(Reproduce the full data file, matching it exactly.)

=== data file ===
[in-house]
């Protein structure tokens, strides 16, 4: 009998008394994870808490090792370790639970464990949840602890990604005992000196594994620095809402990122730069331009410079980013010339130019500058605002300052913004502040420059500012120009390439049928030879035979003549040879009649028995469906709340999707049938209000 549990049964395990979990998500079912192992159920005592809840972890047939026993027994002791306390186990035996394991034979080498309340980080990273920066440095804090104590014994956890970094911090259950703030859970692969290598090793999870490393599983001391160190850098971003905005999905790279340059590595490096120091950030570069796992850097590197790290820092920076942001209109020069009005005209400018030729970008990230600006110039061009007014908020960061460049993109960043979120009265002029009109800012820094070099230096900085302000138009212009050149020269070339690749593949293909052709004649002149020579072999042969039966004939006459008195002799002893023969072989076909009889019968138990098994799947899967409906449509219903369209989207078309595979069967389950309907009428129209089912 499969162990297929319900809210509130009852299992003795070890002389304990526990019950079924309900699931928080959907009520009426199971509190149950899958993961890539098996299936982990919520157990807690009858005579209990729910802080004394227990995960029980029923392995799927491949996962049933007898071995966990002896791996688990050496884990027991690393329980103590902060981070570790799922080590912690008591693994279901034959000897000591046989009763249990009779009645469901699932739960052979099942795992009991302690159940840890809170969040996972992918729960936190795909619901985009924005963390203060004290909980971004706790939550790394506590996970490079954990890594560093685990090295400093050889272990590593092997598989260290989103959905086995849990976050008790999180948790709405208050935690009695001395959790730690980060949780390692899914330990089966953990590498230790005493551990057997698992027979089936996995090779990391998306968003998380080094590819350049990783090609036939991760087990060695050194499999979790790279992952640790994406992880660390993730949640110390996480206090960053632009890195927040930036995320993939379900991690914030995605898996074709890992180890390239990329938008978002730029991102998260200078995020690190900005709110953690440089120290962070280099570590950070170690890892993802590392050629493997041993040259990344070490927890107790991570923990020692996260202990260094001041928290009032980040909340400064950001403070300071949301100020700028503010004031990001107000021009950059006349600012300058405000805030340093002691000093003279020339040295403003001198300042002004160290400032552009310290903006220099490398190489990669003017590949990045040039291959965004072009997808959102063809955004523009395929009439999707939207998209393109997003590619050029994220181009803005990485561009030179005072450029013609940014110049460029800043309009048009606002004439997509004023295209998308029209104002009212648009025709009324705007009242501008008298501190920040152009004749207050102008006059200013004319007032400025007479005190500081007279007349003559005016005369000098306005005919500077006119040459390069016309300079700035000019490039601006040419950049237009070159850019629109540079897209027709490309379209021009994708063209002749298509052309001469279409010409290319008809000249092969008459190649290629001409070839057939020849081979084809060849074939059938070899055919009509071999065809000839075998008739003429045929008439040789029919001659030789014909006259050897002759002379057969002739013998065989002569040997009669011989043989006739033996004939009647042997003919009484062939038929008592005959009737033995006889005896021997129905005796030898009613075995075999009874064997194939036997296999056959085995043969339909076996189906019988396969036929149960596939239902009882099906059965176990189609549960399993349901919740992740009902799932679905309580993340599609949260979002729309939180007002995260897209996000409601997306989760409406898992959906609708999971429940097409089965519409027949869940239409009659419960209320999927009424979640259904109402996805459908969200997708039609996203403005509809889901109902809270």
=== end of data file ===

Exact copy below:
[in-house]
């Protein structure tokens, strides 16, 4: 009998008394994870808490090792370790639970464990949840602890990604005992000196594994620095809402990122730069331009410079980013010339130019500058605002300052913004502040420059500012120009390439049928030879035979003549040879009649028995469906709340999707049938209000 549990049964395990979990998500079912192992159920005592809840972890047939026993027994002791306390186990035996394991034979080498309340980080990273920066440095804090104590014994956890970094911090259950703030859970692969290598090793999870490393599983001391160190850098971003905005999905790279340059590595490096120091950030570069796992850097590197790290820092920076942001209109020069009005005209400018030729970008990230600006110039061009007014908020960061460049993109960043979120009265002029009109800012820094070099230096900085302000138009212009050149020269070339690749593949293909052709004649002149020579072999042969039966004939006459008195002799002893023969072989076909009889019968138990098994799947899967409906449509219903369209989207078309595979069967389950309907009428129209089912 499969162990297929319900809210509130009852299992003795070890002389304990526990019950079924309900699931928080959907009520009426199971509190149950899958993961890539098996299936982990919520157990807690009858005579209990729910802080004394227990995960029980029923392995799927491949996962049933007898071995966990002896791996688990050496884990027991690393329980103590902060981070570790799922080590912690008591693994279901034959000897000591046989009763249990009779009645469901699932739960052979099942795992009991302690159940840890809170969040996972992918729960936190795909619901985009924005963390203060004290909980971004706790939550790394506590996970490079954990890594560093685990090295400093050889272990590593092997598989260290989103959905086995849990976050008790999180948790709405208050935690009695001395959790730690980060949780390692899914330990089966953990590498230790005493551990057997698992027979089936996995090779990391998306968003998380080094590819350049990783090609036939991760087990060695050194499999979790790279992952640790994406992880660390993730949640110390996480206090960053632009890195927040930036995320993939379900991690914030995605898996074709890992180890390239990329938008978002730029991102998260200078995020690190900005709110953690440089120290962070280099570590950070170690890892993802590392050629493997041993040259990344070490927890107790991570923990020692996260202990260094001041928290009032980040909340400064950001403070300071949301100020700028503010004031990001107000021009950059006349600012300058405000805030340093002691000093003279020339040295403003001198300042002004160290400032552009310290903006220099490398190489990669003017590949990045040039291959965004072009997808959102063809955004523009395929009439999707939207998209393109997003590619050029994220181009803005990485561009030179005072450029013609940014110049460029800043309009048009606002004439997509004023295209998308029209104002009212648009025709009324705007009242501008008298501190920040152009004749207050102008006059200013004319007032400025007479005190500081007279007349003559005016005369000098306005005919500077006119040459390069016309300079700035000019490039601006040419950049237009070159850019629109540079897209027709490309379209021009994708063209002749298509052309001469279409010409290319008809000249092969008459190649290629001409070839057939020849081979084809060849074939059938070899055919009509071999065809000839075998008739003429045929008439040789029919001659030789014909006259050897002759002379057969002739013998065989002569040997009669011989043989006739033996004939009647042997003919009484062939038929008592005959009737033995006889005896021997129905005796030898009613075995075999009874064997194939036997296999056959085995043969339909076996189906019988396969036929149960596939239902009882099906059965176990189609549960399993349901919740992740009902799932679905309580993340599609949260979002729309939180007002995260897209996000409601997306989760409406898992959906609708999971429940097409089965519409027949869940239409009659419960209320999927009424979640259904109402996805459908969200997708039609996203403005509809889901109902809270």